We love yard sales. Here is everything that a parent with young children needs from his or her local yard sales, all wrapped up in one tidy little blog post.
So throw an extra couple of bucks in your pocket on your way to soccer practice or the grocery store on Saturday mornings just in case you hit one of these super sales this spring. Here are some things to pick up if you’re lucky enough to run across a few sales:
- magnetic letters or magnetic numbers: You can never have too many of these, and the more varied the fonts and styles, the better for sorting!
- felt boards: The boards and the felt pieces are awesome for story-telling.
- games: Really, if they’re selling for under a dollar, grab a bunch! Think: anything alphabet (we love our alphabet board games!), think anything number-related, memory games, checkers, chess, Scrabble, Connect 4. . . you get the idea. Better brands like Gamewright or ThinkFun are totally worth picking up.
- puzzles: Pick up anything–even if your kiddo isn’t doing much past wooden peg puzzles, grab some 24-piece jigsaws. Go nuts and buy some 50-piece jigsaws. Pick up puzzles with themes that your child might not love right now but may want to explore a few months down the road. Don’t even think twice about better brands like Melissa & Doug. If they’re selling them for a few dollars, it’s worth it.
- blocks: For building, for painting, for anything. More blocks can mean the difference between one tiny, lonely house and a whole neighborhood for your kids on a rainy spring day.
- legos, lincoln logs, tinker toys: As with blocks, if you find a yard sale where the kid has outgrown them and is selling her lifetime collection of something like Legos, Lincoln Logs or Tinker Toys, don’t think twice. Kids love Legos. Parents love Legos. And if you have a decent-sized plastic box to store each of these in, you’ll stay sane.
- crafty items:
- paper: Big rolls, little rolls, construction paper, fancy paper–kids will find some way to use this for cards, artwork, or letters to friends.
- note cards: If they’re blank inside, they’re great for letter writing practice and sending long-distance hugs to pals or family members. Tacky? Who cares?
- household items:
- cookie trays: You can use one that’s in decent shape for playing with your magnetic letters, keeping craft supplies close, or for sticky finger writing;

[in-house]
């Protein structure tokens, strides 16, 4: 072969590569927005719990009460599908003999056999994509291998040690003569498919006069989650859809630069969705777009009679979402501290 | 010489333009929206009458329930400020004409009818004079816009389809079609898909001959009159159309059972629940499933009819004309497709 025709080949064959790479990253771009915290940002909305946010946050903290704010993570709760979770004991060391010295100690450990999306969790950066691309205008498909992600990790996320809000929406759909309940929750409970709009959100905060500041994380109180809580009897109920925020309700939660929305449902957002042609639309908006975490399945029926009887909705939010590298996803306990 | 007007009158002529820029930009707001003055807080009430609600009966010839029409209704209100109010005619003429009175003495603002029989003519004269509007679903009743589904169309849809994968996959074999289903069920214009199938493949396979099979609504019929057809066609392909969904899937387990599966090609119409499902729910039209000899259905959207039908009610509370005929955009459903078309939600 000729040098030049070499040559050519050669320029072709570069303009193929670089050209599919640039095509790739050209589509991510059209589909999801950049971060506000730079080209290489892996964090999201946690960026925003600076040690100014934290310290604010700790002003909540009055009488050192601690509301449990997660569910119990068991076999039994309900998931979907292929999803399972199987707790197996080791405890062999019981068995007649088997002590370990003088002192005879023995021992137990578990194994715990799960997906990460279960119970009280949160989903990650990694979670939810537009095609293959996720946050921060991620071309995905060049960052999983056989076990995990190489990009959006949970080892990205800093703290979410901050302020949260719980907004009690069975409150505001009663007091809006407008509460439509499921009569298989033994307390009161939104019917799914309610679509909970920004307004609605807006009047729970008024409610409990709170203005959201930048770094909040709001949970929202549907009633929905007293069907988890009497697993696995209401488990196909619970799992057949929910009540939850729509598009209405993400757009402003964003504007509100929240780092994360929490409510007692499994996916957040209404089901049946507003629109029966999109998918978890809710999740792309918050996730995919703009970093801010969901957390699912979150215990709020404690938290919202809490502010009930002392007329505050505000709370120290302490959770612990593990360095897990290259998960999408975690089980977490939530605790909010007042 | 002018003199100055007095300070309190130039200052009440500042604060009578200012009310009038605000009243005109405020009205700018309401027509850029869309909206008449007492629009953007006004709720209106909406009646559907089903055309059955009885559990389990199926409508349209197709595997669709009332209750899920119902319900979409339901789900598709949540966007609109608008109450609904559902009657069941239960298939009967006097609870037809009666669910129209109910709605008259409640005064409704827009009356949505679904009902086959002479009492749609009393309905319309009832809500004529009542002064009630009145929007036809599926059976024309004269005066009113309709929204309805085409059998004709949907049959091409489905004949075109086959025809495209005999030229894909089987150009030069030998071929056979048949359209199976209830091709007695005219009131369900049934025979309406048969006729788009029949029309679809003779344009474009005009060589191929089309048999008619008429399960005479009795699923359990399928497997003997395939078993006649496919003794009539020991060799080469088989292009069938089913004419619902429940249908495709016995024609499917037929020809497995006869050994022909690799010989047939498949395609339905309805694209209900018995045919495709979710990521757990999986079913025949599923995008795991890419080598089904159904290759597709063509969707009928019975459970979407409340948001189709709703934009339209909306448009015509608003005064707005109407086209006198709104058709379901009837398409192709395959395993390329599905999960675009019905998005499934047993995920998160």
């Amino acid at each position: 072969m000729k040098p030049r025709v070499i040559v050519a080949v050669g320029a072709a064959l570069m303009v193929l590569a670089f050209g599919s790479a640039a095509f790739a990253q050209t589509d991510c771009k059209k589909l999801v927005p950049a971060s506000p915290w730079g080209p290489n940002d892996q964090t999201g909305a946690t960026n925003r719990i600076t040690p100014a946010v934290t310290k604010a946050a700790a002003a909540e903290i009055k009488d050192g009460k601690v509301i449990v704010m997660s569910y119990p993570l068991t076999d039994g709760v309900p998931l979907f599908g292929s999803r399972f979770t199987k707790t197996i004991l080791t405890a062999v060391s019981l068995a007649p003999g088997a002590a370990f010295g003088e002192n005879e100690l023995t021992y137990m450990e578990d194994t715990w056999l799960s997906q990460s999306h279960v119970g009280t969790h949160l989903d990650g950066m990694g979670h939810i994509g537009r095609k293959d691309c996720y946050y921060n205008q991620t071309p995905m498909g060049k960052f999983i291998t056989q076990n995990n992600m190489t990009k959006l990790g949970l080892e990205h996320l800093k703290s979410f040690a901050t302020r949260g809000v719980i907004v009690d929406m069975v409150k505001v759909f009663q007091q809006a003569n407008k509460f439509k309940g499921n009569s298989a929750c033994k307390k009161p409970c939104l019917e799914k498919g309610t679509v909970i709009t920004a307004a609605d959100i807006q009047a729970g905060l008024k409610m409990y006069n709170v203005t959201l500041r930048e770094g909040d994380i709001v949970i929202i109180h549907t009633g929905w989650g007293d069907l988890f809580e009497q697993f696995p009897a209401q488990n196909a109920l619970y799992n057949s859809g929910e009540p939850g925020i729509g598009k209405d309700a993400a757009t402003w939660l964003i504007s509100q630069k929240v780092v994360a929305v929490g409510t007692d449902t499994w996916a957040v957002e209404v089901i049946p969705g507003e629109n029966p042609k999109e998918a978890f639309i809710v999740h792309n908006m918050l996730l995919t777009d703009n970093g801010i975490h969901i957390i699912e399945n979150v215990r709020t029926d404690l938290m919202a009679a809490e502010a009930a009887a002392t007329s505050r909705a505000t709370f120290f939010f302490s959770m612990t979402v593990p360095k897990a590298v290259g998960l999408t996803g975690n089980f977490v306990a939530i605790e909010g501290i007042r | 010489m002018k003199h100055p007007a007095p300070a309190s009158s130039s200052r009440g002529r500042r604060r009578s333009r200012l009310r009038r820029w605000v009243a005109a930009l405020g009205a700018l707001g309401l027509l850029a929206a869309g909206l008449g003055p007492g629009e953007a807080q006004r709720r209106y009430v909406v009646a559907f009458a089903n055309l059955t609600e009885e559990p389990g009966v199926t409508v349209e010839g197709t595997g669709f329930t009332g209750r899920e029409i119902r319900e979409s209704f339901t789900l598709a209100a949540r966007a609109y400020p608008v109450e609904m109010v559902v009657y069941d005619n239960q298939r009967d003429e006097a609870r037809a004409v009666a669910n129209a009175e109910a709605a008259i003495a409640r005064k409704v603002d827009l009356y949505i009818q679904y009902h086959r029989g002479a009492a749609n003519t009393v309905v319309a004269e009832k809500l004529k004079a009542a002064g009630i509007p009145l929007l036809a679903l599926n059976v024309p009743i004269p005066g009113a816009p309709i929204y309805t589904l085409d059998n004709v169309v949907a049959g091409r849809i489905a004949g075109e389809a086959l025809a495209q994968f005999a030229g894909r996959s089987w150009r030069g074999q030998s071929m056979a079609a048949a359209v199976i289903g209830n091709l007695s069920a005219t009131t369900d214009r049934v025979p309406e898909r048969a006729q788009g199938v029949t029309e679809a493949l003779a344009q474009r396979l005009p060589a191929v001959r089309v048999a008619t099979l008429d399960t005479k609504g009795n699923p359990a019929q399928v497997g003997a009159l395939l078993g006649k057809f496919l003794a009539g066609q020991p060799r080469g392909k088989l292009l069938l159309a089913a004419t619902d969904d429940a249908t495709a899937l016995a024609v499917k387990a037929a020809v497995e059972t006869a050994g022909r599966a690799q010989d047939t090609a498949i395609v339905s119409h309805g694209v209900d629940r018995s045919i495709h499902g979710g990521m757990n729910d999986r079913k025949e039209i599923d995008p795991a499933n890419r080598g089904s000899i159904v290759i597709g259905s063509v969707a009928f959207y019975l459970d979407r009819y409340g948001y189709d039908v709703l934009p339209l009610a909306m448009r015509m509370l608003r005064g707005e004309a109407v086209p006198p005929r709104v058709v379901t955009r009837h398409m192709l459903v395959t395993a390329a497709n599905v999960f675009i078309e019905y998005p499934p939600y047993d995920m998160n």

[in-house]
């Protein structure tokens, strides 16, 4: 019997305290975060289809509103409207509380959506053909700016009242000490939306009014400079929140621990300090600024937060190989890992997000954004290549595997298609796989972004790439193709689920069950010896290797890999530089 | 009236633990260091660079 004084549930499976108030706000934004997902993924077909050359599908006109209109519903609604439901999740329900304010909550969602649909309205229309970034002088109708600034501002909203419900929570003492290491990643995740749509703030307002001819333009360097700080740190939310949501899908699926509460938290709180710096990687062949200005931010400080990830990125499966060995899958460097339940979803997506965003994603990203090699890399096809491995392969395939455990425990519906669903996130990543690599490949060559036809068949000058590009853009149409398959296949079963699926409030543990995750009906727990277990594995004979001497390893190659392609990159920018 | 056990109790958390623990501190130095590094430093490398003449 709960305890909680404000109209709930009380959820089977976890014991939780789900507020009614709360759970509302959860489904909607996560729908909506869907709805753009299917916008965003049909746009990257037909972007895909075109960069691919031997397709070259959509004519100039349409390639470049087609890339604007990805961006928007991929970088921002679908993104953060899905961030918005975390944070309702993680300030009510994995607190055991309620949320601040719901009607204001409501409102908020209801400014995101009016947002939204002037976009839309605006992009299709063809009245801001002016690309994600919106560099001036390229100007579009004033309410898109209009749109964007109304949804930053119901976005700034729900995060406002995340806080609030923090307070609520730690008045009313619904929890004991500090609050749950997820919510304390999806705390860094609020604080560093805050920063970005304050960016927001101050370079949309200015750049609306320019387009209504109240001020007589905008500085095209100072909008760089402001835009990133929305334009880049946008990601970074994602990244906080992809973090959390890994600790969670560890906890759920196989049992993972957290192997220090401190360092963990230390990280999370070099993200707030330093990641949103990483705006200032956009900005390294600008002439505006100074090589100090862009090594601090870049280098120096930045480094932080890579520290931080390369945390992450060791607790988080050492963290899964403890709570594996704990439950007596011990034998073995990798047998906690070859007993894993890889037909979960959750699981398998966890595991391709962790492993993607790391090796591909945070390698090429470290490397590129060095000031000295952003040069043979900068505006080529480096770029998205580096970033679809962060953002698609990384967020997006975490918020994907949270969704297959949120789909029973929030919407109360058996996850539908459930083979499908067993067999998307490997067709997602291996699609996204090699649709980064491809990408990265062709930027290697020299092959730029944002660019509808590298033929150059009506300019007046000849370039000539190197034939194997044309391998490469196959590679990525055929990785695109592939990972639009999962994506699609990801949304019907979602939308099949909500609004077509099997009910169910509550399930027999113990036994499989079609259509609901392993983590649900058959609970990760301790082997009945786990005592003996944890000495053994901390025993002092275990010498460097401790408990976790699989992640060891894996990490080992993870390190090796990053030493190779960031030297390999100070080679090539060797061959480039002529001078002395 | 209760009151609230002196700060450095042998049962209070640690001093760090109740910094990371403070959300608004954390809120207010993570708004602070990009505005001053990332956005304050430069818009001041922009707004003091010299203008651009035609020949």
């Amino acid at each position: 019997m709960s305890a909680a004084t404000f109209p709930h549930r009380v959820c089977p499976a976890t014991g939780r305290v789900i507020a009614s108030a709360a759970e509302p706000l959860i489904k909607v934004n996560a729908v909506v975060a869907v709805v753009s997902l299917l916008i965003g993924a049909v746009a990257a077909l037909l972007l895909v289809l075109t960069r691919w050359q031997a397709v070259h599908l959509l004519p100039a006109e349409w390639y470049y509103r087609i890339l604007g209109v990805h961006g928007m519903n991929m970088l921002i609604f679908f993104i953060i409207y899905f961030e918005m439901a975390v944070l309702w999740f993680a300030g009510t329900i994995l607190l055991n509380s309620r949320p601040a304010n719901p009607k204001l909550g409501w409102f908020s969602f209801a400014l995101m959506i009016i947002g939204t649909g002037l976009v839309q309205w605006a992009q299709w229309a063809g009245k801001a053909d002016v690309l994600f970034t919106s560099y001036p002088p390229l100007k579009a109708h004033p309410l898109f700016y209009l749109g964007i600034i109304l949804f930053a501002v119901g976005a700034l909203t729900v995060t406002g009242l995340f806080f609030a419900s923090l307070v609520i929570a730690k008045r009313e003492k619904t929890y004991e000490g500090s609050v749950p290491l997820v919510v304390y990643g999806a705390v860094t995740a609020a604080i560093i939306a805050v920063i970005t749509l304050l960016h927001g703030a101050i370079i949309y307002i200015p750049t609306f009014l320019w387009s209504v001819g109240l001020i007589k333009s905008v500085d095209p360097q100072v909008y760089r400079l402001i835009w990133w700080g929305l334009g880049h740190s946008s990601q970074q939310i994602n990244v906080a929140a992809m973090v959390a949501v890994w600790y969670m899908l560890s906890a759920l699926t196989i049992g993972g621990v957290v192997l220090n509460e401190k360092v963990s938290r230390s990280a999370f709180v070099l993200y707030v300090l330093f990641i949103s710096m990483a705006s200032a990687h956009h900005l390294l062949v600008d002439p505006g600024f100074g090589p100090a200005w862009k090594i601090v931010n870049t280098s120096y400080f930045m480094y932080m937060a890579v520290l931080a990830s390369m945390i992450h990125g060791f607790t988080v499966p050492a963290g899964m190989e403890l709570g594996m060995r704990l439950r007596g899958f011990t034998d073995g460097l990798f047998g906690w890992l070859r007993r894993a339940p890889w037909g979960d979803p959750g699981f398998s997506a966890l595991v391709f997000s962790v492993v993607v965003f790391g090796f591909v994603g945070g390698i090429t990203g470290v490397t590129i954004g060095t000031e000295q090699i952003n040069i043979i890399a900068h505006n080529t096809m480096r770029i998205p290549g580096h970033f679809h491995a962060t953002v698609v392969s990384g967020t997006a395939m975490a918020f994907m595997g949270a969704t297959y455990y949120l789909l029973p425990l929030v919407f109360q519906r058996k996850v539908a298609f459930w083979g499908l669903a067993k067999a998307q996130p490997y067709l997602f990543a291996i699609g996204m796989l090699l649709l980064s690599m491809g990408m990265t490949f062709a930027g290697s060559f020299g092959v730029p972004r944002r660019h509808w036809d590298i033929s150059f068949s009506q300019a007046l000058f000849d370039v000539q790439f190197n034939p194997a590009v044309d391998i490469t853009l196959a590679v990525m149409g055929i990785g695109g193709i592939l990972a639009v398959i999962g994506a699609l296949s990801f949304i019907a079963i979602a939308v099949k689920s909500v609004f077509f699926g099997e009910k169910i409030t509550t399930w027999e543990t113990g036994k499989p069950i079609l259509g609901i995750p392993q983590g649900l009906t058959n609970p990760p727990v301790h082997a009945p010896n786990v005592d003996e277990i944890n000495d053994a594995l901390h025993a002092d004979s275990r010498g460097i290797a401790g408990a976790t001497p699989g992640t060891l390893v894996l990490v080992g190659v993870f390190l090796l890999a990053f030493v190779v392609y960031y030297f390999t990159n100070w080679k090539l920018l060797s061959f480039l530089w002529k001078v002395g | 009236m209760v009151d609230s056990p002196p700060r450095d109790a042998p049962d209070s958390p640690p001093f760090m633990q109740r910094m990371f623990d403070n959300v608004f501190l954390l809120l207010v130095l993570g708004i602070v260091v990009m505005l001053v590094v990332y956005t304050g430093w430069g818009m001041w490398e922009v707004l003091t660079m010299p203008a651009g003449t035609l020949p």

- magazines: I’m talking kid ones here, like Highlights, High Five, My Big Backyard–it doesn’t matter. Kiddos will still love to read them, and you can play Magazine Hunt with just about any ole issue!
- plastic dishes: Even the kiddie ones with dividers are super for re-usable palates if you can get them cheap enough! Grab an inexpensive set of plastic ones and take them with you to the pool this summer. Or leave them in the sandbox–they’re so much cooler than the store-bought sand toys!
- jars: I think if you can get these cheap enough, there are a million ways of using them. Science experiments, color-mixing, flower vases, sorting colors–inside or outside–so many possibilities.
- boxes: Plastic, wicker, cloth–it doesn’t matter. You can use them in some way to organize something in your house. Don’t all moms get a kick out of labeling boxes?
- clothes: If it’s a reasonably clean home, and they’re selling cool dresses, shoes, or hats, think ‘dress-up’ and buy-away. (Just remember to dry-clean or wash them yourself before throwing them in the ‘dress-up’ box.)
- decorations: My super-cool sisters are rolling their eyes at this one, but holiday decorations–especially those with words on them–can make holidays more fun for little ones. And if they’re staring at the same ‘Halloween’ placemats for the 30 days of October, they just might be the first kids in the class to know how to spell it on their own.
- books, books, books! Either at yard sales, book sales, church or hospital fund-raisers, buy books. Buy more books. Share them, give them away, and read them over and over.
Create a literate environment in your home by keeping books inside, outside, in the car, in bedrooms, in the living room, in the bathroom–everywhere. Buy varied genres, buy early readers and later readers, buy children’s books and buy picture books. Buy coffee-table books if they’re cheap enough, and let your kids cut pictures for home-made Alphabet Books or for cutting practice.
Buy gently used workbooks if they’re there, because maybe your kiddo will think it’s cool to play school with them, or maybe they’ll make a road trip pass more enjoyably this summer. Plus, if you to “try out” used workbooks and like them, maybe you’ll buy more of the series as your child gets older.
fyi: Here’s the Yard Sale Look-For’s as a pdf, and it even has a Cheat-Sheet at the end so you can sneak it in your back pocket and not look like you’re on a treasure hunt in your neighbor’s front yard.
The saying is so true–one man’s trash is another man’s treasure. So stop the car, look around, and pick up some useful things for you and your kiddos. This list is by no means exhaustive. Did I forget something? Let me know–please!! Happy discount shopping!